This Is Not an Embassy (Made in Taiwan)

By Stefan Kaegi

This piece is an attempt to simulate the establishment of an impossible embassy. How would we imagine a territory that is not officially recognised as a state and yet comes to life on stage in every performance?

Geologically, Taiwan is part of the “Pacific Ring of Fire”, a seismically particularly active zone on the edge of the Pacific, where huge tectonic plates collide, leading to frequent major earthquakes. The island’s political stability is similarly fragile and it is in danger of being crushed between power blocs and agitation.  

In 1945, Taiwan became a founding member of the United Nations and a full member of the Security Council as “Republic of China”. In 1971, however, Richard Nixon re-established relations between the US and mainland China, and the “Republic of China” had to leave the UN. Ever since, Taiwan has struggled to find diplomatic recognition. Only a dozen of its diplomatic missions around the globe have embassy status. Although Taiwan has many international friends and trading partners, no nation can afford to break with China as an industrial power, and so Taiwan is not recognised by Germany or any other European country except the Vatican. In other words, Taiwan is just the most visible representative of this global dilemma.

In this situation, Taiwan has developed a new form of foreign policy which allows it to create networks with others under the radar of official diplomacy, through NGOs and trade relations. In the theatre, we are familiar with pretending. How would a representation of Taiwan work onstage? Which flag, which anthem and which ritual would be appropriate for our time?

Along with Taiwanese artists, Stefan Kaegi conducted research during a seven-week residency at the Taipei National Theatre, talking to diplomats, geologists, technicians from the semi-conductor industry, politicians and business people. Three of them will be on stage in “Dies ist keine Botschaft (Made in Taiwan)”: a retired ambassador, a digital activist, and a musician and heiress of a bubble tea empire.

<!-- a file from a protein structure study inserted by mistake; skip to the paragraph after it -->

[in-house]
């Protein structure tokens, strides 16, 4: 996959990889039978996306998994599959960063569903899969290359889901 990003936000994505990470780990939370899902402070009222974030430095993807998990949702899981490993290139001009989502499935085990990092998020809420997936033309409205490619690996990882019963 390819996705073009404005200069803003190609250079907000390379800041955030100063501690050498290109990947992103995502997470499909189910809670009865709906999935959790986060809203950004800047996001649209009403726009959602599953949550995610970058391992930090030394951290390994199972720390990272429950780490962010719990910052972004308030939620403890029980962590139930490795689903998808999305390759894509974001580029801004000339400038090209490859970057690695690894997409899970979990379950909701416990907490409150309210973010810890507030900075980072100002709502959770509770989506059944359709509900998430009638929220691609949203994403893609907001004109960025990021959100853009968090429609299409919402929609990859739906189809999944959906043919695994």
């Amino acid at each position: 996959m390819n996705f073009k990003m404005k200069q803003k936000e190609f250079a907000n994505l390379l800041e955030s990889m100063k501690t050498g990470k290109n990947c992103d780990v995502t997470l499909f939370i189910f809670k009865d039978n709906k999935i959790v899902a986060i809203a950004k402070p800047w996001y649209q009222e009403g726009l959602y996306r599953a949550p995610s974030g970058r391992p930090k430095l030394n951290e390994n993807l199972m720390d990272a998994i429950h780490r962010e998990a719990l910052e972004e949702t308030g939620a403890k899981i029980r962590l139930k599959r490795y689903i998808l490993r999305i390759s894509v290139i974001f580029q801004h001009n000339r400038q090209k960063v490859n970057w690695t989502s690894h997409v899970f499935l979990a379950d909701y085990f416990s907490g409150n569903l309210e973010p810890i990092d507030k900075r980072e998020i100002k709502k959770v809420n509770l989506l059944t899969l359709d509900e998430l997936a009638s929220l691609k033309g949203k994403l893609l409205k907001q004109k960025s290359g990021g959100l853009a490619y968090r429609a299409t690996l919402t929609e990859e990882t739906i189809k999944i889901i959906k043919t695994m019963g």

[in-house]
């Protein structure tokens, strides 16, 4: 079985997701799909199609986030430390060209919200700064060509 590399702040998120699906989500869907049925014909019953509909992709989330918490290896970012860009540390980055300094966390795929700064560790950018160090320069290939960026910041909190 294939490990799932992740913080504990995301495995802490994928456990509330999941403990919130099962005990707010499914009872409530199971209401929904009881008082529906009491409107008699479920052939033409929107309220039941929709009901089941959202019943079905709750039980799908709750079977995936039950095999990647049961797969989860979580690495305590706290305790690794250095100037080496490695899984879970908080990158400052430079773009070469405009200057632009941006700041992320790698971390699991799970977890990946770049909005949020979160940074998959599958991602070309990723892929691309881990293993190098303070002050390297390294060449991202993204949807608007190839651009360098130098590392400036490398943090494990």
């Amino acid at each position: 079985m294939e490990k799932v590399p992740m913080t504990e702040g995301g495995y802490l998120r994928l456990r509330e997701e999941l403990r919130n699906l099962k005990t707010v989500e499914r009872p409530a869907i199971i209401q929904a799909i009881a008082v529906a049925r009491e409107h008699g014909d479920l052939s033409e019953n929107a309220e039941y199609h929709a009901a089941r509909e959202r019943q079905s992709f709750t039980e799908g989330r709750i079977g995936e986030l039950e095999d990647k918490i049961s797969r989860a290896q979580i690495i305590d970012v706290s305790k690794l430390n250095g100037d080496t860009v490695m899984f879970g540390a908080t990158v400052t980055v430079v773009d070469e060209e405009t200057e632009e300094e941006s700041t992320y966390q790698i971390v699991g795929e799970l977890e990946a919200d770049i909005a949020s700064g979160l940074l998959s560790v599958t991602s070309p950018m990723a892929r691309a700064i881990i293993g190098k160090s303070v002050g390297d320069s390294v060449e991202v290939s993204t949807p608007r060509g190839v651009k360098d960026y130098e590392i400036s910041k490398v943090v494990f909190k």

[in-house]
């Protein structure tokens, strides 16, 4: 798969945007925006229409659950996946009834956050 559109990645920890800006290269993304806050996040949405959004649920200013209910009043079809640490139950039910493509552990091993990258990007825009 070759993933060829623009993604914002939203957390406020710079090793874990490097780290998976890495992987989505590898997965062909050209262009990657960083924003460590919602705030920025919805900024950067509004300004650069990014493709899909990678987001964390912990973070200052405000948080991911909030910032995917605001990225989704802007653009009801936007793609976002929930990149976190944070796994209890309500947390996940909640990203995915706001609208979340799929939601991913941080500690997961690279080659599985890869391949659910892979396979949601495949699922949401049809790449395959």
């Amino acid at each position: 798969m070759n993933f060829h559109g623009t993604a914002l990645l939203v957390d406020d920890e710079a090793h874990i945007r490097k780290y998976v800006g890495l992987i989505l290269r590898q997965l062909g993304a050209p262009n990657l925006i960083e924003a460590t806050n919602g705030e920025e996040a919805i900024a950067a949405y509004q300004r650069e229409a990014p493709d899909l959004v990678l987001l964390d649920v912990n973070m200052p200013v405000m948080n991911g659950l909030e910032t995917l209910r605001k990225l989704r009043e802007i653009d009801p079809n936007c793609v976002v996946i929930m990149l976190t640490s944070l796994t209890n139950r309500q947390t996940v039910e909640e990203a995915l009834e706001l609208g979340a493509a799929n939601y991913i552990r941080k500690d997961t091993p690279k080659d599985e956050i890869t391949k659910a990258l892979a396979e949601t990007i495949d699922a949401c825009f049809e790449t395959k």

Concept and direction: Stefan Kaegi
Dramaturgy and assistant director: Szu-Ni Wen
Scenography: Dominic Huber
Video: Mikko Gaestel
Music: Polina Lapkovskaja (Pollyester), Debby Szu-Ya Wang, Heiko Tubbesing
Research Taiwan: Yinru Lo
Video shooting: Philip Lin
Light: Pierre-Nicolas Moulin
Lighting managers: Pierre-Nicolas Moulin, Jean-Baptiste Boutte
Props: Séverine Blanc, Clélia Ducraux, Mathieu Dorsaz
Co-Dramaturgy: Caroline Barneaud
Assistant director: Kim Crofts
Assistant set designer: Matthieu Stephan (trainee)
Outside eyes: Aljoscha Begrich, Viviane Pavillon
Production Europe: Tristan Pannatier (Théâtre Vidy-Lausanne)
Production Taïwan: Chin Mu (NTCH)
With: Chiayo Kuo, Debby Szu-Ya Wang, David Chienkuo Wu  

A production of Théâtre Vidy-Lausanne and the National Theatre & Concert Hall, Taipei in co-production with Rimini Apparat, Berliner Festspiele, Volkstheater Wien, Centro Dramático Nacional Madrid, Zürcher Theater Spektakel, Festival d’Automne à Paris, National Theatre Drama / Prague Crossroads Festival